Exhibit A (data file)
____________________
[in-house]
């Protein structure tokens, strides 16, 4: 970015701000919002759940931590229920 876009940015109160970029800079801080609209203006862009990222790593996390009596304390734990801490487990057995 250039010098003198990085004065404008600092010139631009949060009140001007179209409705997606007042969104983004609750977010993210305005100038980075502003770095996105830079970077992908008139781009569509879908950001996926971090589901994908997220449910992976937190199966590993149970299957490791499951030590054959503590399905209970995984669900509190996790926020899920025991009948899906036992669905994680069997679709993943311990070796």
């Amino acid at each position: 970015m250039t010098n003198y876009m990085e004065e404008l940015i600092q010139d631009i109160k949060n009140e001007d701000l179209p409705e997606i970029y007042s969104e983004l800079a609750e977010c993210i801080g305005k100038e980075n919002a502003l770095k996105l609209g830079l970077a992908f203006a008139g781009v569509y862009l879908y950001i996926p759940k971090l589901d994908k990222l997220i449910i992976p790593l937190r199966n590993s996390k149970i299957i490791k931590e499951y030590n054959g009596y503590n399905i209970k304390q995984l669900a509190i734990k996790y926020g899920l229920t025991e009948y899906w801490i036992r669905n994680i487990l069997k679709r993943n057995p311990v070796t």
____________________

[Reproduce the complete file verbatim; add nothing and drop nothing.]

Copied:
[in-house]
């Protein structure tokens, strides 16, 4: 970015701000919002759940931590229920 876009940015109160970029800079801080609209203006862009990222790593996390009596304390734990801490487990057995 250039010098003198990085004065404008600092010139631009949060009140001007179209409705997606007042969104983004609750977010993210305005100038980075502003770095996105830079970077992908008139781009569509879908950001996926971090589901994908997220449910992976937190199966590993149970299957490791499951030590054959503590399905209970995984669900509190996790926020899920025991009948899906036992669905994680069997679709993943311990070796």
């Amino acid at each position: 970015m250039t010098n003198y876009m990085e004065e404008l940015i600092q010139d631009i109160k949060n009140e001007d701000l179209p409705e997606i970029y007042s969104e983004l800079a609750e977010c993210i801080g305005k100038e980075n919002a502003l770095k996105l609209g830079l970077a992908f203006a008139g781009v569509y862009l879908y950001i996926p759940k971090l589901d994908k990222l997220i449910i992976p790593l937190r199966n590993s996390k149970i299957i490791k931590e499951y030590n054959g009596y503590n399905i209970k304390q995984l669900a509190i734990k996790y926020g899920l229920t025991e009948y899906w801490i036992r669905n994680i487990l069997k679709r993943n057995p311990v070796t």